This is not only about why I generally write, but it’s also about each of the pieces I create, my poems, my short stories, my essays and the books. It’s also about the video series.
I write because I enjoy languages and their music. I like the way it keeps me busy. It’s like a sport for my brain. It’s the music I dance in silence without having to be on the dancefloor. – passionate interest).
As a person who was orphaned by hatred, ethnicism, and violence, I write because I need to have a conversation with Rwandans in particular and world citizens in general about love, peace, and respect for diversity, with the hope that my children and grandchildren won’t have the same bad experiences I lived – personal drive.
Writing is like therapy to me. It’s my way of breathing out the inner pain and hurt I feel whenever I think about myself, my family, and my beloved country Rwanda. It helps me psychologically and emotionally – Need satisfaction.
I have written poems for my family members, and when I shared these poems, written and in videos, with the world, I felt peace in my heart that I could not explain.
The poem I dedicated to my father, I titled it Kaniziyo, and instead of focusing on how he was killed, I talked about how he had lived his life as if it was never going to end. My daughters helped me memorize it when I was preparing to make its video. I loved to respond to their questions about some verses of the poem. That’s the time I understood that the only important thing my daughters knew about their grandfather was that he was killed during the genocide against the Tutsi. I blamed myself for the fact that I had focused so much on my father’s death and failed to celebrate the 50 years of his life on earth.
When I decided to write a poem for my brothers, the task was more complicated. I was about to break the silence about their mysterious death. Those deaths that we did not talk about in the Rwandan society, sometimes because we don’t know what to say, or because we fear to be judged by members of the society. Unlike my father, I don’t know how my brothers died, who killed them, when they were killed, and where they were killed. All I know is that when they left the house, they were joining the Rwanda Patriotic Army (RPA). They never came back. Where they killed by the same Hutu extremists who killed our father? Did they lose their lives at the battle on the side of RPA soldiers? What happened to them? Nobody knows. I mean, nobody in my family. Maybe some other people outside my family know what happened to them. Because of all these uncertainties and the politics, it had become as if talking about the death of my brothers meant asking troubling questions to Rwanda and her people. But, I felt as if I had not been a good sister to them. I felt as if I pretended to forget those I loved so dearly simply because I wanted to survive. I felt selfish. I felt as if I betrayed their legacy and memory. I had to tell them I cared. I had said it many times before to them, in my dreams or nightmares, in many unpublished letters I wrote to them, in conversations with them as my darling ghosts. But, this time around, the world needed to know I cared for my brothers. I wrote a poem I titled, “Flowers For Your Grave – A Poem For My Brothers.” This poem served a purpose; honoring the memory of my brothers and say to whoever needed to know that their lives mattered. It also satisfied a need: It liberated me! It set me free! Now, I know it’s no longer about how they died and who killed them. It’s about them, the love I have for them, and the memories I cherish.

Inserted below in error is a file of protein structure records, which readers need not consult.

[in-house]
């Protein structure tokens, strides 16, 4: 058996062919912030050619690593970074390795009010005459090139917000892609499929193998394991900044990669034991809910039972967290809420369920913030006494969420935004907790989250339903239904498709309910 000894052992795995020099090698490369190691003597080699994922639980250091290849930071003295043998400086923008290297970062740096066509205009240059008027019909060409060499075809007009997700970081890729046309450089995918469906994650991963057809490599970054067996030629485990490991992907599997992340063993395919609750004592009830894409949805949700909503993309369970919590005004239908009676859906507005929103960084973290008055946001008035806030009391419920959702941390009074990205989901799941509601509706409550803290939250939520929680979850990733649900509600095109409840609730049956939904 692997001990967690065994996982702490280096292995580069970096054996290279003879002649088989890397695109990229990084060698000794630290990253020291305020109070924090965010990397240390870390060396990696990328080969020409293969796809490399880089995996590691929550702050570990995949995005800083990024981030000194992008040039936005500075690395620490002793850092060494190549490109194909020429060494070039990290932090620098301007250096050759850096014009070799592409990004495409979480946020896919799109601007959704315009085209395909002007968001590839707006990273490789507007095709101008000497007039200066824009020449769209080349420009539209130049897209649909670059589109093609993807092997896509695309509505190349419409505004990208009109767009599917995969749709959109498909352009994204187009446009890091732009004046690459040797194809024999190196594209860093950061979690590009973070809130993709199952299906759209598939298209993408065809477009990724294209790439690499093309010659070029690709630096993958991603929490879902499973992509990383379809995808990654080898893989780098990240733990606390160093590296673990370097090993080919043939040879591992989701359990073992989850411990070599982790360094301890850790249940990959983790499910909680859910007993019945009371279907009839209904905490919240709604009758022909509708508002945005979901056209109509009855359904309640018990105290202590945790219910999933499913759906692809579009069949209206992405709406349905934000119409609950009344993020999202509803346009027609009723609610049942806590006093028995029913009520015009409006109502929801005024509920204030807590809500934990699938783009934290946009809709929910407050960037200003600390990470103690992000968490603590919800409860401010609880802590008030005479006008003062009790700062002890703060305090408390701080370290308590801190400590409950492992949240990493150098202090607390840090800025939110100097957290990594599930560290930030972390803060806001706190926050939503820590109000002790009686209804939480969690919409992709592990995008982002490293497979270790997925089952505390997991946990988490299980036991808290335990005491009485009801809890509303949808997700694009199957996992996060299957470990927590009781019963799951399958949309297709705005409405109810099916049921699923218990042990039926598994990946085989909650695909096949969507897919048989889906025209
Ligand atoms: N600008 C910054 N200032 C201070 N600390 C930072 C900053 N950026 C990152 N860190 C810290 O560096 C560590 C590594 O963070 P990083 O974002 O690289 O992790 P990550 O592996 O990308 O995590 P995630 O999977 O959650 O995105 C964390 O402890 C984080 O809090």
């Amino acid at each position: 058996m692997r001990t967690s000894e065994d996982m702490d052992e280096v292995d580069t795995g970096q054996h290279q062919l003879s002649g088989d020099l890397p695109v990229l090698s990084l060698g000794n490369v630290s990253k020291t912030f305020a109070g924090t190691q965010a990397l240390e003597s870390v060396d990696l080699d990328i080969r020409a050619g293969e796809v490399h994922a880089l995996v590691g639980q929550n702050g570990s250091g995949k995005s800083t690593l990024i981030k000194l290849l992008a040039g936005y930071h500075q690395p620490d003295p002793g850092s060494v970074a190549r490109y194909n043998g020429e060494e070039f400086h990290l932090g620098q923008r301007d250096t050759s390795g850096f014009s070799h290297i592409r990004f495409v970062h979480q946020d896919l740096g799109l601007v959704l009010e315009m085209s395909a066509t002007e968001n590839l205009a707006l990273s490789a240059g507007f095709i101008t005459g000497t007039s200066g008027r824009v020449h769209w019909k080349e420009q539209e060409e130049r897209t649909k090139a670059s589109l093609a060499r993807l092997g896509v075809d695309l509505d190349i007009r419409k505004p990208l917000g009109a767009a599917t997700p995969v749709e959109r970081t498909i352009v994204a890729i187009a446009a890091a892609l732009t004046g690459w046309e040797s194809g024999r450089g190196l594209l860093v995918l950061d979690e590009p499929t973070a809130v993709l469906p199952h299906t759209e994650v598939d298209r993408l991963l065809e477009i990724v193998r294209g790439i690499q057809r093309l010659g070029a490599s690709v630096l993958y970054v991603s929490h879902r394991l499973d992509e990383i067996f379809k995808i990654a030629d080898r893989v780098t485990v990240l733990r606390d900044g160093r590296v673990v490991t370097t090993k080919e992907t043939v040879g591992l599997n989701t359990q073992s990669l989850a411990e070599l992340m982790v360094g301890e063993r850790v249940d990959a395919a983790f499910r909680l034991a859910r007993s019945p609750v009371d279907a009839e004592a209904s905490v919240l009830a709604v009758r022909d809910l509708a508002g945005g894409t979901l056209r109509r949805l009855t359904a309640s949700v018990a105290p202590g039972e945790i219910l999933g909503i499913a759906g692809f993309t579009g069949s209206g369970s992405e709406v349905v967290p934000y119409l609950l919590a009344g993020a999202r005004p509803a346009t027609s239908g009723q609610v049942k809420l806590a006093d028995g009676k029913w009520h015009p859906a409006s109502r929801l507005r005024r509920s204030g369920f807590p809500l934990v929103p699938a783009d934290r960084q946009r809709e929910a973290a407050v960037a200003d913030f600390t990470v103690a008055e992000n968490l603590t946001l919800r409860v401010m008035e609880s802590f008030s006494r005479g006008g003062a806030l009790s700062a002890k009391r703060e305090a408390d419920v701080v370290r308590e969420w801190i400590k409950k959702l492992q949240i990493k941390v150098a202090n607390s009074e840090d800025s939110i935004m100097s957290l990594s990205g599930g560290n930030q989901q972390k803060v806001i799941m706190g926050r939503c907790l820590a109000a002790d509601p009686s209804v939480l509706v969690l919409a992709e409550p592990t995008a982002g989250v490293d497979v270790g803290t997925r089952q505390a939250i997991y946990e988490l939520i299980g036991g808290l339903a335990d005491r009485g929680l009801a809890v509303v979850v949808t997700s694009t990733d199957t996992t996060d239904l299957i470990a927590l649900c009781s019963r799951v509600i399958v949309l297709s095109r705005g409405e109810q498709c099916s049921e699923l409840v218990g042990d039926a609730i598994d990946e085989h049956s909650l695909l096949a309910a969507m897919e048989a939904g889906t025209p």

It’s not only the poem for my brothers that set me free. I also wrote a poem about the sexual abuse I experienced when I was a teenager. I titled it A Poem Without A Name. I wrote a poem about my late mother and thanked her for having selfishly taken good care of us after the death of our father and our brothers. The process of writing that poem helped me realize how much Mama suffered in silence because she did not want to bother us. The world deceived her, but she decided not to be broken. She was there because we needed her. When she died of diabetes in 2011, I looked at her and said to myself, “Immortelle est morte,” Which means the immortal is now dead. When I dedicated to her the poem I titled “Immortelle“, I managed to realize that she lives on in me, in all of us her children, and in her grandchildren.
I may not be able to talk about why I wrote each of my books, poems, short stories, and essays. I have already told you how I came up with the idea to write my novel ‘Hearts Among Ourselves.” I’m working on another book that focuses, at another level, on diversity in the Rwandan context. I have many other unpublished poems, some about my own life, and others based on fictional stories. I have two video series; Rwanda, Tuganire in which I discuss love, peace, and respect for diversity with my compatriots, and Andikira Ahazaza, Write To The Future, in which I discuss writing with other Rwandan aspiring authors.